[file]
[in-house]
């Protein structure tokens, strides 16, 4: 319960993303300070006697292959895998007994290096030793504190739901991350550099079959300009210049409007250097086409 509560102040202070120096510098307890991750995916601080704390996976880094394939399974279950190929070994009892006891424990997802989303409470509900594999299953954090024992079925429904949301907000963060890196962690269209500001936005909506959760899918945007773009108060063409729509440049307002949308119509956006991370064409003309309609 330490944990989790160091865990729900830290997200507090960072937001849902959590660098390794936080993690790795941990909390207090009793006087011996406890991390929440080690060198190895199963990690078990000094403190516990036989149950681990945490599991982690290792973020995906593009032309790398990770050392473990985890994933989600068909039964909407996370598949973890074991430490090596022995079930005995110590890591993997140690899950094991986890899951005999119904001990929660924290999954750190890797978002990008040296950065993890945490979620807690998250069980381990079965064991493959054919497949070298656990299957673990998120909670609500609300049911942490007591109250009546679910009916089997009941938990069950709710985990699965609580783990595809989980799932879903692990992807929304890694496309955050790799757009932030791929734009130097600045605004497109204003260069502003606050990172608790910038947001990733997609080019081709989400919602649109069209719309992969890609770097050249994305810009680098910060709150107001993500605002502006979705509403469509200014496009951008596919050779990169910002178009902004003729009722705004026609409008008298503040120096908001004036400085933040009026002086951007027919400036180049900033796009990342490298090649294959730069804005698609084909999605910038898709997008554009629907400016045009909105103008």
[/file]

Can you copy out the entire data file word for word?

[in-house]
């Protein structure tokens, strides 16, 4: 319960993303300070006697292959895998007994290096030793504190739901991350550099079959300009210049409007250097086409 509560102040202070120096510098307890991750995916601080704390996976880094394939399974279950190929070994009892006891424990997802989303409470509900594999299953954090024992079925429904949301907000963060890196962690269209500001936005909506959760899918945007773009108060063409729509440049307002949308119509956006991370064409003309309609 330490944990989790160091865990729900830290997200507090960072937001849902959590660098390794936080993690790795941990909390207090009793006087011996406890991390929440080690060198190895199963990690078990000094403190516990036989149950681990945490599991982690290792973020995906593009032309790398990770050392473990985890994933989600068909039964909407996370598949973890074991430490090596022995079930005995110590890591993997140690899950094991986890899951005999119904001990929660924290999954750190890797978002990008040296950065993890945490979620807690998250069980381990079965064991493959054919497949070298656990299957673990998120909670609500609300049911942490007591109250009546679910009916089997009941938990069950709710985990699965609580783990595809989980799932879903692990992807929304890694496309955050790799757009932030791929734009130097600045605004497109204003260069502003606050990172608790910038947001990733997609080019081709989400919602649109069209719309992969890609770097050249994305810009680098910060709150107001993500605002502006979705509403469509200014496009951008596919050779990169910002178009902004003729009722705004026609409008008298503040120096908001004036400085933040009026002086951007027919400036180049900033796009990342490298090649294959730069804005698609084909999605910038898709997008554009629907400016045009909105103008």